Carleigh Haven entered our world on August 9, 2006 via C-Section. She was 6 lbs 13 oz and was 21 inches long. I had no complications throughout my pregnancy. When the nurses wheeled me back into my room, there sat Chad holding his beautiful baby girl. He was so proud. He walked over to me with her and said, “she has 11 1/2 fingers.” It was kinda neat. And the doctors informed us that it was not a concern because there was no bone.
The doctor recommended we would tie the extra digit with string and it would simply fall off. The extra digits were on the outside of her pinky’s. The 1/2 digit was simply a bump. It had not completely formed into a full digit. You can see her extra digit in her hospital picture and its tied off with string. This extra digit fell off within the first week of having her home. But it left lumps on the outer sides of her pinky’s.
Her Primary Care Physician (PCP) recommended cosmetic surgery to remove the bumps if Carleigh ever got self-conscious about them. Chad and I decided when she was 9 months to go ahead and have the procedure done. She now has scarring, but its not noticeable unless you know what to look for.
We had issues with formula digestion with Carleigh. After months of trying new formulas, her PCP told us she was lactose intolerant and required a formula called Nutramigen with Lipil. Once we made this transition, she began to gain weight and seemed to be a happy baby. Carleigh had constant ear infections. It seemed every time we turned around she was sick. When Carleigh turned age two, we saw an ENT at Lake Regional who sent us to another specialist in Jefferson City for blockage in her nasal passages. He recommended the removal of her tonsils and adnoids. We scheduled that surgery and it was successful in putting an end to her ear infections. The next two years we were ear infection free!
At age 4 1/2, we began to notice Carleigh’s hefty appetite. The kid was constantly hungry. And the weight began to pile on. We restricted sugar intake and monitored meals. But it got to the point where she would sneak food. We scheduled a visit to her PCP and he referred us to a Pediatric Endocrinologist in Springfield.
We met Dr. Schwartz in March 2011. He was very nice and made us feel at ease. He examined Carleigh from head to toe. After completion of his examination, the first question he asked us was, “Was Carleigh born with extra digits?” We were shocked. No doctor in all her five years had ever asked us this. Then came the explanation/diagnosis of Laurence-Moon Syndrome.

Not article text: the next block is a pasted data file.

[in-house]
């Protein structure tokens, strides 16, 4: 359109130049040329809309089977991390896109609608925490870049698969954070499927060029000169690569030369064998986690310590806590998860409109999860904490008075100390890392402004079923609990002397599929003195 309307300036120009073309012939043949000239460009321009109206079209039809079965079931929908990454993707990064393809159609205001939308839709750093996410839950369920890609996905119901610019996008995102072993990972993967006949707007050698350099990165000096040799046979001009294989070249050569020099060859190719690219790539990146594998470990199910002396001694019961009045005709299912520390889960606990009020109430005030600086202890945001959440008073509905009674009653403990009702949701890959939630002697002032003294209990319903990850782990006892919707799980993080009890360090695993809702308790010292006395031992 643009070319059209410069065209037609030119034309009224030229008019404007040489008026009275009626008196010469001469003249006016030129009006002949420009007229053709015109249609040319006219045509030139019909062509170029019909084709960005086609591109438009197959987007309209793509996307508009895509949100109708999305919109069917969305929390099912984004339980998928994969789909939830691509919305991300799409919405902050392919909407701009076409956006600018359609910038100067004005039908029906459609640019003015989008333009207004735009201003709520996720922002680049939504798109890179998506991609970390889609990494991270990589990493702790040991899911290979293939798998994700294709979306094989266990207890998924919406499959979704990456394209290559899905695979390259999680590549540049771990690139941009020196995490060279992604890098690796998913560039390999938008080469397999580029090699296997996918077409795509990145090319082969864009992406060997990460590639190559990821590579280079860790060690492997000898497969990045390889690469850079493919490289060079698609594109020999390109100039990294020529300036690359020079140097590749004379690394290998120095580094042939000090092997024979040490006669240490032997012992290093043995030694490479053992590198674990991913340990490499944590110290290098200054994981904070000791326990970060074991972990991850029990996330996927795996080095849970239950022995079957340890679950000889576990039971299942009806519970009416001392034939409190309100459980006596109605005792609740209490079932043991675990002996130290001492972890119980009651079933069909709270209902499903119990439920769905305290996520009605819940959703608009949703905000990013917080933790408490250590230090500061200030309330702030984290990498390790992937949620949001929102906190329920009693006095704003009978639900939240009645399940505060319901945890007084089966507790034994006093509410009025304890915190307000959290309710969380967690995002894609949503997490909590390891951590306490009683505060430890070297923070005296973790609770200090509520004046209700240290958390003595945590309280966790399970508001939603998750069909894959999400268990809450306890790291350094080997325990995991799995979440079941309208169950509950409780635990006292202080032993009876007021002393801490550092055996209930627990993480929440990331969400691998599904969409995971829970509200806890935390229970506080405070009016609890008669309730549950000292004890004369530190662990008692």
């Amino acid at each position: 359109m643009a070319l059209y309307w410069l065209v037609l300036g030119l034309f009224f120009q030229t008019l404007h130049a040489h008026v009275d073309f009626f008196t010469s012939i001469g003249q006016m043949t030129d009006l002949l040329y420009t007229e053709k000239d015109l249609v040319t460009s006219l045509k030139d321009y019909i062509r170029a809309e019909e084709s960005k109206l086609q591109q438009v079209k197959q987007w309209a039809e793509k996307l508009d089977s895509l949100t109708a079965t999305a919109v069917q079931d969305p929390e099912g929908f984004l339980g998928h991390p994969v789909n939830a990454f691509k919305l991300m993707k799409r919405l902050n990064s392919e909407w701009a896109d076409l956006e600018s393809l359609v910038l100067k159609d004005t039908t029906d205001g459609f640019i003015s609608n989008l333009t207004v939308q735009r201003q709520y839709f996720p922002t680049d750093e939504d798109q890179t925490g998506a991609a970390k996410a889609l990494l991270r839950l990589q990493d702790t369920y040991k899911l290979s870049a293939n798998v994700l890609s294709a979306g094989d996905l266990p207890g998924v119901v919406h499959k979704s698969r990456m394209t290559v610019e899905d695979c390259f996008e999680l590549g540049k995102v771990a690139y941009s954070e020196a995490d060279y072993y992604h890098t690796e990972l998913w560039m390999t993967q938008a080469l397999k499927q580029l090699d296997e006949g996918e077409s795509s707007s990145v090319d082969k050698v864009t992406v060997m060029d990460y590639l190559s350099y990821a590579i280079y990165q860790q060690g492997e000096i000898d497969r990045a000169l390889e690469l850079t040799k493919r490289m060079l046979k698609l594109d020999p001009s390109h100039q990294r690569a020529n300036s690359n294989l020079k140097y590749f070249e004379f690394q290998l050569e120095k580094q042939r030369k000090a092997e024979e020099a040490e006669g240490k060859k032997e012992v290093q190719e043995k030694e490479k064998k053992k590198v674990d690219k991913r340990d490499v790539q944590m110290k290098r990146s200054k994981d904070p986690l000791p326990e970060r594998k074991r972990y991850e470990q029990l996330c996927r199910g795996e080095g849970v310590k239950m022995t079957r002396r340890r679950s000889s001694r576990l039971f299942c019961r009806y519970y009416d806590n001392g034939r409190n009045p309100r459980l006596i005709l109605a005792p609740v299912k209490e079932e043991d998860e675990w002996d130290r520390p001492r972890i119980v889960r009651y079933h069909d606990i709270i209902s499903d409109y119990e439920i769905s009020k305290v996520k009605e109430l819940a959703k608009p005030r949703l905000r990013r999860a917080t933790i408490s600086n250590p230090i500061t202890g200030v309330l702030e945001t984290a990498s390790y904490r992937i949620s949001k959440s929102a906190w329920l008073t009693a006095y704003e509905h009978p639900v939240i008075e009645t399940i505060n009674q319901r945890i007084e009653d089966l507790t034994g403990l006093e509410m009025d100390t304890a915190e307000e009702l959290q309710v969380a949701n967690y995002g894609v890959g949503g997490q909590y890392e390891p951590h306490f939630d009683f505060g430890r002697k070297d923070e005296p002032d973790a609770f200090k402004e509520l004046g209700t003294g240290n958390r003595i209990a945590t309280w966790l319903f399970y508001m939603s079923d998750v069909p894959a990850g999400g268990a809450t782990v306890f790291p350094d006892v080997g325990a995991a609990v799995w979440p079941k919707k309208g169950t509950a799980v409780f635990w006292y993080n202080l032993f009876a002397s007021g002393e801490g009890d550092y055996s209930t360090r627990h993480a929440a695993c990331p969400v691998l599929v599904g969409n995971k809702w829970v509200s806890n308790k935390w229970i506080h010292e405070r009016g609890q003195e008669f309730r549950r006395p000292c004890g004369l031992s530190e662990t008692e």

Dr. Schwartz said that both Chad and I were the carriers of the defective gene responsible for causing Laurence–Moon syndrome and the chances of having another child with the same syndrome was 1 in 4. Dr. Schwartz ordered us to have an ultrasound done of her kidneys, a vision examination with a pediatric opthamologist. We also met with a dietician to create a diet regimen for Carleigh.
Laurence-Moon Syndrome has no cure; therefore, treatment focuses on managing the symptoms.
- Vision impairments – Low vision aides and mobility training are beneficial
- Obesity – A dietician can work with the family to create an appropriate diet regimen
- Speech disorder – Speech therapy can help children with their communication skills and parents can be taught exercises to use at home to improve their child’s ability to communicate
- Kidney problems – There are several types of kidney problems associated with LMS and the treatment varies accordingly. Kidney issues can be treated with medications and in rare instances, surgery (transplantation)
- Polydactyly – skin tags can be tied off at birth and extra digits can be removed surgically
Carleigh’s ultrasound of her kidneys came back normal as well as her vision screening. She had a 6 month follow up with Dr. Schwartz and he was pleased with her being able to maintain her previous weight. She also was getting taller.
As a mother, I am fearful and can not help but blame myself. Although, I know its not my fault, I still feel the need to. Carleigh is a very bright little girl full of spunk. She only shows two of the primary features associated with Laurence Moon, which are Polydactyly and Obesity. But not all children will exhibit all features.
Through internet research, I have realized that we are not alone. Many others have been diagnosed with LMBBS. And there are even support groups for parents and loved ones. And although, the past 5 years have been full of ups and downs, I am thankful. God has been good to us and we have had great results in regards to her testings.
I could not imagine my life without Carleigh Haven. She is such a blessing and I know she will overcome this disease. We will overcome this. Just because we have a child with Laurence-Moon, does not mean the world ends. She can and will do anything she sets her mind to.